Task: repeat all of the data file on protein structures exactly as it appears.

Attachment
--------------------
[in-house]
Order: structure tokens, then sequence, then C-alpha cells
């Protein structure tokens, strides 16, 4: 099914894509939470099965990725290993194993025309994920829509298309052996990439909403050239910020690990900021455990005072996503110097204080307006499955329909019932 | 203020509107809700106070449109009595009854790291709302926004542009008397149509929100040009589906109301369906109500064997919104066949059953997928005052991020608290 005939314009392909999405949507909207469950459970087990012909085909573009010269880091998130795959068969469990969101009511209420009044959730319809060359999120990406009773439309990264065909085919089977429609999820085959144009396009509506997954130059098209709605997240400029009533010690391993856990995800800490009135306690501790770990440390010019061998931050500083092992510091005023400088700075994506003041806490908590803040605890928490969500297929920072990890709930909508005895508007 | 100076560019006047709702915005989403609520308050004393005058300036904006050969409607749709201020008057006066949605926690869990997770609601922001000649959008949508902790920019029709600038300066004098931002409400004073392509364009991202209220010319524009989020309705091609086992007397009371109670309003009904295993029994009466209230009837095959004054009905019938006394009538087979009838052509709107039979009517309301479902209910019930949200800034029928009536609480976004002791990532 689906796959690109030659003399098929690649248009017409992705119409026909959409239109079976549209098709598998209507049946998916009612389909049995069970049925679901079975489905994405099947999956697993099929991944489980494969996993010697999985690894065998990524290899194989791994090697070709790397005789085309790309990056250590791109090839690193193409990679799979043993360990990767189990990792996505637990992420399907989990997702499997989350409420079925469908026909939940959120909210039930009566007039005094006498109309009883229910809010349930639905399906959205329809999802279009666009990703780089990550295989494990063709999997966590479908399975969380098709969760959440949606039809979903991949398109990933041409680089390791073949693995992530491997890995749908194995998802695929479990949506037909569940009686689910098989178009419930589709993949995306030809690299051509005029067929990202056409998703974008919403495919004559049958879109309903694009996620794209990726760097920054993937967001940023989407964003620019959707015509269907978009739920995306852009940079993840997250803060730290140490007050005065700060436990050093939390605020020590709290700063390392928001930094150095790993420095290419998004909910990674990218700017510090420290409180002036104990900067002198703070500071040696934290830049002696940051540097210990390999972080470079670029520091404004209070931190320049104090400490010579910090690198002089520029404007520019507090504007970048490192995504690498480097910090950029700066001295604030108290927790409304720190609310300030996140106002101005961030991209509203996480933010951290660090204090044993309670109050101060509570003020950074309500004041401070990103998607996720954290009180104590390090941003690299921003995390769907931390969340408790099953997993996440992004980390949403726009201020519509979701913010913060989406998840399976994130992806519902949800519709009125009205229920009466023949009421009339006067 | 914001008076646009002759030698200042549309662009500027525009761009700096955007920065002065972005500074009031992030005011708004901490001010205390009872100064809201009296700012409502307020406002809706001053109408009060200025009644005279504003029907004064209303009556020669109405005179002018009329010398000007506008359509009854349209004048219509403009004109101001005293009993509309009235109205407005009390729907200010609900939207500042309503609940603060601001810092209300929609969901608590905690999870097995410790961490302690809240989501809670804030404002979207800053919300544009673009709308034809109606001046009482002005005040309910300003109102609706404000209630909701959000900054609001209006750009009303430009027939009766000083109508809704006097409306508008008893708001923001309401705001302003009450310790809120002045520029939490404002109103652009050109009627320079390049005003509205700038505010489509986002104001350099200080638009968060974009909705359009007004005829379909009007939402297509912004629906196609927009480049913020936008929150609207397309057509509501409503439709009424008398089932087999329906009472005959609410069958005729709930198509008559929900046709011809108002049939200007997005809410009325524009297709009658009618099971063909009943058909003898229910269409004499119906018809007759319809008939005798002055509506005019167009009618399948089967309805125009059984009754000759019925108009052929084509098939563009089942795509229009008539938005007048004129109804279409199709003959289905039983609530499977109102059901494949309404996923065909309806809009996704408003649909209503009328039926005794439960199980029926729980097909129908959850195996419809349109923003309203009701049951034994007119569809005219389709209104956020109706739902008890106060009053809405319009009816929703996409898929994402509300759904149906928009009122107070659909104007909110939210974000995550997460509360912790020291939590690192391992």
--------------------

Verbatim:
[in-house]
Order: structure tokens, then sequence, then C-alpha cells
């Protein structure tokens, strides 16, 4: 099914894509939470099965990725290993194993025309994920829509298309052996990439909403050239910020690990900021455990005072996503110097204080307006499955329909019932 | 203020509107809700106070449109009595009854790291709302926004542009008397149509929100040009589906109301369906109500064997919104066949059953997928005052991020608290 005939314009392909999405949507909207469950459970087990012909085909573009010269880091998130795959068969469990969101009511209420009044959730319809060359999120990406009773439309990264065909085919089977429609999820085959144009396009509506997954130059098209709605997240400029009533010690391993856990995800800490009135306690501790770990440390010019061998931050500083092992510091005023400088700075994506003041806490908590803040605890928490969500297929920072990890709930909508005895508007 | 100076560019006047709702915005989403609520308050004393005058300036904006050969409607749709201020008057006066949605926690869990997770609601922001000649959008949508902790920019029709600038300066004098931002409400004073392509364009991202209220010319524009989020309705091609086992007397009371109670309003009904295993029994009466209230009837095959004054009905019938006394009538087979009838052509709107039979009517309301479902209910019930949200800034029928009536609480976004002791990532 689906796959690109030659003399098929690649248009017409992705119409026909959409239109079976549209098709598998209507049946998916009612389909049995069970049925679901079975489905994405099947999956697993099929991944489980494969996993010697999985690894065998990524290899194989791994090697070709790397005789085309790309990056250590791109090839690193193409990679799979043993360990990767189990990792996505637990992420399907989990997702499997989350409420079925469908026909939940959120909210039930009566007039005094006498109309009883229910809010349930639905399906959205329809999802279009666009990703780089990550295989494990063709999997966590479908399975969380098709969760959440949606039809979903991949398109990933041409680089390791073949693995992530491997890995749908194995998802695929479990949506037909569940009686689910098989178009419930589709993949995306030809690299051509005029067929990202056409998703974008919403495919004559049958879109309903694009996620794209990726760097920054993937967001940023989407964003620019959707015509269907978009739920995306852009940079993840997250803060730290140490007050005065700060436990050093939390605020020590709290700063390392928001930094150095790993420095290419998004909910990674990218700017510090420290409180002036104990900067002198703070500071040696934290830049002696940051540097210990390999972080470079670029520091404004209070931190320049104090400490010579910090690198002089520029404007520019507090504007970048490192995504690498480097910090950029700066001295604030108290927790409304720190609310300030996140106002101005961030991209509203996480933010951290660090204090044993309670109050101060509570003020950074309500004041401070990103998607996720954290009180104590390090941003690299921003995390769907931390969340408790099953997993996440992004980390949403726009201020519509979701913010913060989406998840399976994130992806519902949800519709009125009205229920009466023949009421009339006067 | 914001008076646009002759030698200042549309662009500027525009761009700096955007920065002065972005500074009031992030005011708004901490001010205390009872100064809201009296700012409502307020406002809706001053109408009060200025009644005279504003029907004064209303009556020669109405005179002018009329010398000007506008359509009854349209004048219509403009004109101001005293009993509309009235109205407005009390729907200010609900939207500042309503609940603060601001810092209300929609969901608590905690999870097995410790961490302690809240989501809670804030404002979207800053919300544009673009709308034809109606001046009482002005005040309910300003109102609706404000209630909701959000900054609001209006750009009303430009027939009766000083109508809704006097409306508008008893708001923001309401705001302003009450310790809120002045520029939490404002109103652009050109009627320079390049005003509205700038505010489509986002104001350099200080638009968060974009909705359009007004005829379909009007939402297509912004629906196609927009480049913020936008929150609207397309057509509501409503439709009424008398089932087999329906009472005959609410069958005729709930198509008559929900046709011809108002049939200007997005809410009325524009297709009658009618099971063909009943058909003898229910269409004499119906018809007759319809008939005798002055509506005019167009009618399948089967309805125009059984009754000759019925108009052929084509098939563009089942795509229009008539938005007048004129109804279409199709003959289905039983609530499977109102059901494949309404996923065909309806809009996704408003649909209503009328039926005794439960199980029926729980097909129908959850195996419809349109923003309203009701049951034994007119569809005219389709209104956020109706739902008890106060009053809405319009009816929703996409898929994402509300759904149906928009009122107070659909104007909110939210974000995550997460509360912790020291939590690192391992």